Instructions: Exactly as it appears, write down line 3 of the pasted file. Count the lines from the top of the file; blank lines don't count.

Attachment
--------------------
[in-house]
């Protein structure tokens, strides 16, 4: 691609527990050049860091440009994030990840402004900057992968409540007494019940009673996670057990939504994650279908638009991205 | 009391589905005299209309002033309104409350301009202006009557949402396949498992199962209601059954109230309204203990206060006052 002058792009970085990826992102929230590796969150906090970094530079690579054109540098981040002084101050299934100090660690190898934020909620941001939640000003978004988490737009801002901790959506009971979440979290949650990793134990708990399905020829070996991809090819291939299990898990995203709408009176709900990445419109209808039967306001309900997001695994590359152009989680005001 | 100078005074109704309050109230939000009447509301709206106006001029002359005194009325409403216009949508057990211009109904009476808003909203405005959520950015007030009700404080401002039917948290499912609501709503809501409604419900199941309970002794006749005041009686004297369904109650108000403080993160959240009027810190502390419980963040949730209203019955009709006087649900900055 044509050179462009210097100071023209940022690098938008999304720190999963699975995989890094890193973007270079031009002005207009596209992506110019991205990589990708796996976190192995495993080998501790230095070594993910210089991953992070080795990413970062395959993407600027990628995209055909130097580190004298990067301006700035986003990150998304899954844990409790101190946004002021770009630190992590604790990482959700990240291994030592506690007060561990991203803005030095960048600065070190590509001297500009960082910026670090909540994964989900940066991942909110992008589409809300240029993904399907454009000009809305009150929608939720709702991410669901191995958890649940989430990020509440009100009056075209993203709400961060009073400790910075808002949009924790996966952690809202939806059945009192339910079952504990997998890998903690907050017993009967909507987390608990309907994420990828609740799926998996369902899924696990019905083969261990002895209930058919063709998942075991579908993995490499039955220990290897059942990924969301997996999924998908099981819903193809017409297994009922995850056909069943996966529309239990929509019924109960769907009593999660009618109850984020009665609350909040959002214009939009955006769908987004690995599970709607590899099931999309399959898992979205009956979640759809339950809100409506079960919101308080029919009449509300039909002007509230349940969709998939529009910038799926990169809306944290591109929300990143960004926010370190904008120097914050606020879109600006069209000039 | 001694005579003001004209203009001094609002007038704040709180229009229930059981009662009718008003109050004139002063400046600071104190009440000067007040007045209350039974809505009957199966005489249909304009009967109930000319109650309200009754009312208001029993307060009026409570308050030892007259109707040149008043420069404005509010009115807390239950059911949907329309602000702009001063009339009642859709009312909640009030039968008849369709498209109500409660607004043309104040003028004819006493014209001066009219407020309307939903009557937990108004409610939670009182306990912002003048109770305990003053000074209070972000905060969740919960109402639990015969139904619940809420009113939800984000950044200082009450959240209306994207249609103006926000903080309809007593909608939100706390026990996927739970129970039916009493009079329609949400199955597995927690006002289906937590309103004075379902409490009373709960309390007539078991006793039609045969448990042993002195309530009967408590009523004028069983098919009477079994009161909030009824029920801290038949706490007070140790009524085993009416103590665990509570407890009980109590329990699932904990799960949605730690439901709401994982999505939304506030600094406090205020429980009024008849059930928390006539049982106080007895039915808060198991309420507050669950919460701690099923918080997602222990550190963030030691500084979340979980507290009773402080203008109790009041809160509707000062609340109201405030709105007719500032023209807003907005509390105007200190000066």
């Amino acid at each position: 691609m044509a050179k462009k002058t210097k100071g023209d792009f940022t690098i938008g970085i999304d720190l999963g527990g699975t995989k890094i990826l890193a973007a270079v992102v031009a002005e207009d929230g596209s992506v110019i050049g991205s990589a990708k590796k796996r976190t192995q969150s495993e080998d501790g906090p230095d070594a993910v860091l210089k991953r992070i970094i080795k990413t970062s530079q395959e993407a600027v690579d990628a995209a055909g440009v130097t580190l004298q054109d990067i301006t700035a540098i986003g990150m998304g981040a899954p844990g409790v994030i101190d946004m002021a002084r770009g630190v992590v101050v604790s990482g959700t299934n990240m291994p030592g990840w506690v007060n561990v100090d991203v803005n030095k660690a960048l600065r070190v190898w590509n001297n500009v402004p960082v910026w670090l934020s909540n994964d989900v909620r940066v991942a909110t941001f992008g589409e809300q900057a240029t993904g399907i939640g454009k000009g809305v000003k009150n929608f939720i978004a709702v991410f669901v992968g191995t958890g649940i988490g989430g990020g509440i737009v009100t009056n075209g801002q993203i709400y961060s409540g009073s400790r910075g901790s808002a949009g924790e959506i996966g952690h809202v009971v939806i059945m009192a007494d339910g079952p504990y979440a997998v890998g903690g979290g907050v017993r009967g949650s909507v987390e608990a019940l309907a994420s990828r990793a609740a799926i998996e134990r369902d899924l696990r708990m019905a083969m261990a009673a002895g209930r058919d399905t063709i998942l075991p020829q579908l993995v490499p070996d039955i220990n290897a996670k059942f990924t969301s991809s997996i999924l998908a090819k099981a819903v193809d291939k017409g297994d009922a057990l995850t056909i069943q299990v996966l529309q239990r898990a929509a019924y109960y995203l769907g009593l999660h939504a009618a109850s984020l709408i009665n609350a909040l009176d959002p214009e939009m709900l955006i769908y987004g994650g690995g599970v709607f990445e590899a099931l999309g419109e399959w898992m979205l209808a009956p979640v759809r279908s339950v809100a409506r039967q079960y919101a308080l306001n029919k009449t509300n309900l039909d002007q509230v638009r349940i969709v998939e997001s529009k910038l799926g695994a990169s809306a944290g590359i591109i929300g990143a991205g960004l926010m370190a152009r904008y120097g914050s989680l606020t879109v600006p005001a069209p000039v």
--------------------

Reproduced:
């Amino acid at each position: 691609m044509a050179k462009k002058t210097k100071g023209d792009f940022t690098i938008g970085i999304d720190l999963g527990g699975t995989k890094i990826l890193a973007a270079v992102v031009a002005e207009d929230g596209s992506v110019i050049g991205s990589a990708k590796k796996r976190t192995q969150s495993e080998d501790g906090p230095d070594a993910v860091l210089k991953r992070i970094i080795k990413t970062s530079q395959e993407a600027v690579d990628a995209a055909g440009v130097t580190l004298q054109d990067i301006t700035a540098i986003g990150m998304g981040a899954p844990g409790v994030i101190d946004m002021a002084r770009g630190v992590v101050v604790s990482g959700t299934n990240m291994p030592g990840w506690v007060n561990v100090d991203v803005n030095k660690a960048l600065r070190v190898w590509n001297n500009v402004p960082v910026w670090l934020s909540n994964d989900v909620r940066v991942a909110t941001f992008g589409e809300q900057a240029t993904g399907i939640g454009k000009g809305v000003k009150n929608f939720i978004a709702v991410f669901v992968g191995t958890g649940i988490g989430g990020g509440i737009v009100t009056n075209g801002q993203i709400y961060s409540g009073s400790r910075g901790s808002a949009g924790e959506i996966g952690h809202v009971v939806i059945m009192a007494d339910g079952p504990y979440a997998v890998g903690g979290g907050v017993r009967g949650s909507v987390e608990a019940l309907a994420s990828r990793a609740a799926i998996e134990r369902d899924l696990r708990m019905a083969m261990a009673a002895g209930r058919d399905t063709i998942l075991p020829q579908l993995v490499p070996d039955i220990n290897a996670k059942f990924t969301s991809s997996i999924l998908a090819k099981a819903v193809d291939k017409g297994d009922a057990l995850t056909i069943q299990v996966l529309q239990r898990a929509a019924y109960y995203l769907g009593l999660h939504a009618a109850s984020l709408i009665n609350a909040l009176d959002p214009e939009m709900l955006i769908y987004g994650g690995g599970v709607f990445e590899a099931l999309g419109e399959w898992m979205l209808a009956p979640v759809r279908s339950v809100a409506r039967q079960y919101a308080l306001n029919k009449t509300n309900l039909d002007q509230v638009r349940i969709v998939e997001s529009k910038l799926g695994a990169s809306a944290g590359i591109i929300g990143a991205g960004l926010m370190a152009r904008y120097g914050s989680l606020t879109v600006p005001a069209p000039v």